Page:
Skip to Main Content
Dry coniferous forest restoration and understory plant diversity: The importance of community heterogeneity and the scale of observationAuthor(s): Erich Kyle Dodson; David W. Peterson
Source: Forest Ecology and Management. 260(10): 1702-1707.
Publication Series: Scientific Journal (JRNL)
Station: Pacific Northwest Research Station
Download Publication (299.0 KB)
DescriptionMaintaining understory plant species diversity is an important management goal as forest restoration and fuel reduction treatments are applied extensively to dry coniferous forests of western North America. However, understory diversity is a function of both local species richness (number of species in a sample unit) and community heterogeneity (beta diversity) at multiple spatial scales, while studies of restoration treatment effects often only examine local species richness at one or two spatial scales. We studied experimental thinning and prescribed fire treatment effects on understory plant species richness and community heterogeneity at three spatial scales using additive diversity partitioning. We also evaluated treatment effects on understory plant species colonization and extirpation at two spatial scales. There was no evidence that active restoration treatments reduced species richness or increased local extirpation of species. Restoration treatments significantly increased herbaceous species richness at the treatment unit level primarily by increasing community heterogeneity among sampling points within the units. The combination of thinning and burning produced the greatest increase in community heterogeneity, and increased colonization by species that were not sampled prior to treatment. These results suggest that restoration treatments designed primarily to reduce fire hazard and promote sustainable conditions in these fire-adapted ecosystems can also increase community heterogeneity and facilitate colonization by new understory species without significant local extirpation of extant species.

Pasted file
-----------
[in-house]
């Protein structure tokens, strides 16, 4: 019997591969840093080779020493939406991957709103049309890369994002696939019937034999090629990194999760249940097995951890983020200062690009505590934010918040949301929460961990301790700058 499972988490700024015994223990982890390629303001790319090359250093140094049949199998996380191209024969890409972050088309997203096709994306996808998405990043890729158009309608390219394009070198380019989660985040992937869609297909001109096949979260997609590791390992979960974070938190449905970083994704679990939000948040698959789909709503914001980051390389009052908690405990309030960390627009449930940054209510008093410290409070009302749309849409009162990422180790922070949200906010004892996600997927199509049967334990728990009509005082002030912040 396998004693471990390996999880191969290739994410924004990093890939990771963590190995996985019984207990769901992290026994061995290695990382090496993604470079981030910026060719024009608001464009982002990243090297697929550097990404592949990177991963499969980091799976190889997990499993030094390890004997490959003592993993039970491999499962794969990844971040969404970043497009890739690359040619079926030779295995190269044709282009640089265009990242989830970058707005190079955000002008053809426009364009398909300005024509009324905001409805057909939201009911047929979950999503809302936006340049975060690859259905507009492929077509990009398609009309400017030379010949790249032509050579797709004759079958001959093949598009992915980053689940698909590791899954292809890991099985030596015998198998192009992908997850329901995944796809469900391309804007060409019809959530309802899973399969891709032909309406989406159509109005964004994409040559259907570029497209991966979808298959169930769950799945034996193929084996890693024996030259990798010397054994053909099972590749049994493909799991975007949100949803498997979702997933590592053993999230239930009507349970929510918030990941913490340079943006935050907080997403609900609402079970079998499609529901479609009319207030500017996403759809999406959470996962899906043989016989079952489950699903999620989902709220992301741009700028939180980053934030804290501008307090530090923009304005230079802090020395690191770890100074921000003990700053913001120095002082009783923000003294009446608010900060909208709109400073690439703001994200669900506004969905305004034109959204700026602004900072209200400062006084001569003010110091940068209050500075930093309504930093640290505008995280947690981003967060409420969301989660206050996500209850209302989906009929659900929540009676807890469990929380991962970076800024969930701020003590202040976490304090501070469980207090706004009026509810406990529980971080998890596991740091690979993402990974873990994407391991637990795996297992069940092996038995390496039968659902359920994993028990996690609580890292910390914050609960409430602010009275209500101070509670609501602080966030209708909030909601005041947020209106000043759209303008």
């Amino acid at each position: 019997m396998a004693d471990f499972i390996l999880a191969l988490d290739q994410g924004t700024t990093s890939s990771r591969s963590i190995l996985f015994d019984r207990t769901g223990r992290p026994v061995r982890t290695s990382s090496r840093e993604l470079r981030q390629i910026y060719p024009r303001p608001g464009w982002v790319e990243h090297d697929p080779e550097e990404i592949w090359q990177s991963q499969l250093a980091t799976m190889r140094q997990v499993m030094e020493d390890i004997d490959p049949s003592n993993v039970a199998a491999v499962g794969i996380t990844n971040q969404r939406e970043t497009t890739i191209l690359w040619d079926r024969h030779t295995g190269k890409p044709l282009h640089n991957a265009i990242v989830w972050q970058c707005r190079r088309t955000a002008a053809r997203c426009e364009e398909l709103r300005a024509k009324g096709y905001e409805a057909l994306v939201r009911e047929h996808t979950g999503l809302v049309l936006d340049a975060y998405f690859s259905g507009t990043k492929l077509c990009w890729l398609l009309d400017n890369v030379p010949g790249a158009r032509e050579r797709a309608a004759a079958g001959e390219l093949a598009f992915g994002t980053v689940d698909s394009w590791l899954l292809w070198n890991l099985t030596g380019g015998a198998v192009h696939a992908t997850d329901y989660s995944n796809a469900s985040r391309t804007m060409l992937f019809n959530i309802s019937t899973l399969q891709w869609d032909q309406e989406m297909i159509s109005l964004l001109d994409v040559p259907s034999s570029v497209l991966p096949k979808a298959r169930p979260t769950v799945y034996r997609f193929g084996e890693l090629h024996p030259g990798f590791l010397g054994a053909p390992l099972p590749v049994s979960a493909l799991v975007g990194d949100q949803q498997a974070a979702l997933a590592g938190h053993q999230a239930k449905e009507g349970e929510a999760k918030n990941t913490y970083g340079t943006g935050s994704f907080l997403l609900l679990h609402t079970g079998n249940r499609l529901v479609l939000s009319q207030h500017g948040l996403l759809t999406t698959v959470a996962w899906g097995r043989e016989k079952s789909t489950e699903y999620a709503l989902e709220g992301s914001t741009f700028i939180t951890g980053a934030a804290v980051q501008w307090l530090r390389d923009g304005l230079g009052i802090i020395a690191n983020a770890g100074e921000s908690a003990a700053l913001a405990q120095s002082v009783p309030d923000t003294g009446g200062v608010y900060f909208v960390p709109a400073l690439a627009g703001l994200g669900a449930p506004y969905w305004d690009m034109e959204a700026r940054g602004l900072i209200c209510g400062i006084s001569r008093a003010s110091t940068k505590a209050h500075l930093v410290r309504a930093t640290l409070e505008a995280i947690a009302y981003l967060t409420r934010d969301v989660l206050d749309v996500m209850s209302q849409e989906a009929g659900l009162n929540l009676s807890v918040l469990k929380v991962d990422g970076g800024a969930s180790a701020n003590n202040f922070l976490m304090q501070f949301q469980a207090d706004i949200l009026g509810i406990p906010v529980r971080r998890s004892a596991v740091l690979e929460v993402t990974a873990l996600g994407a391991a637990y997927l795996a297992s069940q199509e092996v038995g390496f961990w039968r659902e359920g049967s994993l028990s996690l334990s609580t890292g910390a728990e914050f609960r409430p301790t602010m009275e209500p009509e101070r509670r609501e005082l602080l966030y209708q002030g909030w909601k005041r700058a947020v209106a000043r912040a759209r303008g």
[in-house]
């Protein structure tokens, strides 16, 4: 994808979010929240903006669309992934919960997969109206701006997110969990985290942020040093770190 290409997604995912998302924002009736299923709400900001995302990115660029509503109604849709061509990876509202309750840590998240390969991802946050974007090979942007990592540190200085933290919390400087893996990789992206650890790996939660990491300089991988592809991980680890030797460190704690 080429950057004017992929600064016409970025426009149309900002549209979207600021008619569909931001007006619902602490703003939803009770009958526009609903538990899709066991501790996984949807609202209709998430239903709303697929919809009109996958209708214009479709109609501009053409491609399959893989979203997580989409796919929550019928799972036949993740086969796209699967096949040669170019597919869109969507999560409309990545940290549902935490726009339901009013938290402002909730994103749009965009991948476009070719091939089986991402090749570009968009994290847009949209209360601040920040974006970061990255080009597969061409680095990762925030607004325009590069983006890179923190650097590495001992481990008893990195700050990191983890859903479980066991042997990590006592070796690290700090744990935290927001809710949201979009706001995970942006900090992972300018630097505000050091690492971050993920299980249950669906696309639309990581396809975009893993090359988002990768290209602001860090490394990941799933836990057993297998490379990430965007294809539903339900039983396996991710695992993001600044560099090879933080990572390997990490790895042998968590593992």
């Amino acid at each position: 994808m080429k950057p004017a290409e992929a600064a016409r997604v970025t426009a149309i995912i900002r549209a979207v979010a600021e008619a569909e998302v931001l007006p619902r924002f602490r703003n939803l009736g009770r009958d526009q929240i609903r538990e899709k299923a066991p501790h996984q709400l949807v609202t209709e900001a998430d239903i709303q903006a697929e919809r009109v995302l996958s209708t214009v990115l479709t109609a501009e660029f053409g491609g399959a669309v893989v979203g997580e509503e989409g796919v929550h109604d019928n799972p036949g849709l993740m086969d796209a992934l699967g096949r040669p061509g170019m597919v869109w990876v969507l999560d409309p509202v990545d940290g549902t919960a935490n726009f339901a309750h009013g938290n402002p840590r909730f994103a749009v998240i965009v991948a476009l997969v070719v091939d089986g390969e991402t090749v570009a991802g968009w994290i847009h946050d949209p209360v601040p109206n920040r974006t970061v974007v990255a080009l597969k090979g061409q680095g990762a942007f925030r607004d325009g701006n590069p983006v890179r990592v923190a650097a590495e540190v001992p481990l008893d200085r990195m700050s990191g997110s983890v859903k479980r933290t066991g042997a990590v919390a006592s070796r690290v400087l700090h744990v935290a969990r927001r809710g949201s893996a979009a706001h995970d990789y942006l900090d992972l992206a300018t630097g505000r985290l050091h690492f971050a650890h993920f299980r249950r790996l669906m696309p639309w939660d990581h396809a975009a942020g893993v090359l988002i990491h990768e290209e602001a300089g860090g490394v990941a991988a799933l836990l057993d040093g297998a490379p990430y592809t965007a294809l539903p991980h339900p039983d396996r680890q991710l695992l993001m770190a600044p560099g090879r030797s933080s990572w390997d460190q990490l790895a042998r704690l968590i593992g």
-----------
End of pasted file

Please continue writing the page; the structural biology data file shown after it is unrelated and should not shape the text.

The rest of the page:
- You may send email to firstname.lastname@example.org to request a hard copy of this publication.
- (Please specify exactly which publication you are requesting and your mailing address.)
- We recommend that you also print this page and attach it to the printout of the article, to retain the full citation information.
- This article was written and prepared by U.S. Government employees on official time, and is therefore in the public domain.
CitationDodson, Erich K.; Peterson, David W. 2010. Dry coniferous forest restoration and understory plant diversity: The importance of community heterogeneity and the scale of observation. Forest Ecology and Management. 260(10): 1702-1707.
Keywordsbeta diversity, burning, colonization, ponderosa pine, spatial scale, thinning
- Maximizing the monitoring of diversity for management activities: Additive partitioning of plant species diversity across a frequently burned ecosystem
- Historical agriculture alters the effects of fire on understory plant beta diversity
- The assembly of ecological communities inferred from taxonomic and functional composition
XML: View XML